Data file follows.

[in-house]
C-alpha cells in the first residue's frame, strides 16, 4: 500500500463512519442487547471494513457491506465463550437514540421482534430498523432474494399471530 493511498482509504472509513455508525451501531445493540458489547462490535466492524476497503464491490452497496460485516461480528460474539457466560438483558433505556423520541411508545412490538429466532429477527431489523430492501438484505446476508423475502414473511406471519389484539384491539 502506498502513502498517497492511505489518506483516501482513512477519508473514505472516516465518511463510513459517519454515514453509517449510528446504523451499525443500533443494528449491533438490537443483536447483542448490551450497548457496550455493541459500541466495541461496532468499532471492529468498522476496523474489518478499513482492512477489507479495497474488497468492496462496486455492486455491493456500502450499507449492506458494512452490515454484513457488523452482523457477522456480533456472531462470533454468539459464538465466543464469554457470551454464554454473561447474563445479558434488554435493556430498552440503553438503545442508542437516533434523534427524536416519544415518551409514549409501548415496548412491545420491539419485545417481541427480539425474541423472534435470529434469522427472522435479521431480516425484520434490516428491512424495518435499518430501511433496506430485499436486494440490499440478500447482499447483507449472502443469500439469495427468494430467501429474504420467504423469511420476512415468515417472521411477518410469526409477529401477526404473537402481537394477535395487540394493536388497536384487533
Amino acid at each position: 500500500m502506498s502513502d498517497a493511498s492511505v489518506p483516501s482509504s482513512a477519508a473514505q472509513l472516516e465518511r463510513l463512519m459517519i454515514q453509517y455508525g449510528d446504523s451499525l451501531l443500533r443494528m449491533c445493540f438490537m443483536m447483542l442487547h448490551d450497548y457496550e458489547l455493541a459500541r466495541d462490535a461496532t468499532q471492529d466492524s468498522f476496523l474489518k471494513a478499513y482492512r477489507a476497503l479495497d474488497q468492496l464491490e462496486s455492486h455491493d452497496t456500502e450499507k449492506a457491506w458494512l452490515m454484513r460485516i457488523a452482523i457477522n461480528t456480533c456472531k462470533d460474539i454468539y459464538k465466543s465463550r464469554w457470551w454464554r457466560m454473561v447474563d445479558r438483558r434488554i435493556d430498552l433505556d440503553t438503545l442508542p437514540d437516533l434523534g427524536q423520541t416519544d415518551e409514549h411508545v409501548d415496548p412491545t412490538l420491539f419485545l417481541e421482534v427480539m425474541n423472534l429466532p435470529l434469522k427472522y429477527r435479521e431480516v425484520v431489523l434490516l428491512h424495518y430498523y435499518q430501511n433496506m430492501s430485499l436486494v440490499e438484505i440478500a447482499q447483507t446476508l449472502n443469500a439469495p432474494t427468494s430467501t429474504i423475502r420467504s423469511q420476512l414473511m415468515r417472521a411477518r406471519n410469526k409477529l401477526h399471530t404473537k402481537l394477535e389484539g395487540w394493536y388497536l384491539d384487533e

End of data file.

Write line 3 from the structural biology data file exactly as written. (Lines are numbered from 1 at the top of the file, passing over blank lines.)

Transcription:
Amino acid at each position: 500500500m502506498s502513502d498517497a493511498s492511505v489518506p483516501s482509504s482513512a477519508a473514505q472509513l472516516e465518511r463510513l463512519m459517519i454515514q453509517y455508525g449510528d446504523s451499525l451501531l443500533r443494528m449491533c445493540f438490537m443483536m447483542l442487547h448490551d450497548y457496550e458489547l455493541a459500541r466495541d462490535a461496532t468499532q471492529d466492524s468498522f476496523l474489518k471494513a478499513y482492512r477489507a476497503l479495497d474488497q468492496l464491490e462496486s455492486h455491493d452497496t456500502e450499507k449492506a457491506w458494512l452490515m454484513r460485516i457488523a452482523i457477522n461480528t456480533c456472531k462470533d460474539i454468539y459464538k465466543s465463550r464469554w457470551w454464554r457466560m454473561v447474563d445479558r438483558r434488554i435493556d430498552l433505556d440503553t438503545l442508542p437514540d437516533l434523534g427524536q423520541t416519544d415518551e409514549h411508545v409501548d415496548p412491545t412490538l420491539f419485545l417481541e421482534v427480539m425474541n423472534l429466532p435470529l434469522k427472522y429477527r435479521e431480516v425484520v431489523l434490516l428491512h424495518y430498523y435499518q430501511n433496506m430492501s430485499l436486494v440490499e438484505i440478500a447482499q447483507t446476508l449472502n443469500a439469495p432474494t427468494s430467501t429474504i423475502r420467504s423469511q420476512l414473511m415468515r417472521a411477518r406471519n410469526k409477529l401477526h399471530t404473537k402481537l394477535e389484539g395487540w394493536y388497536l384491539d384487533e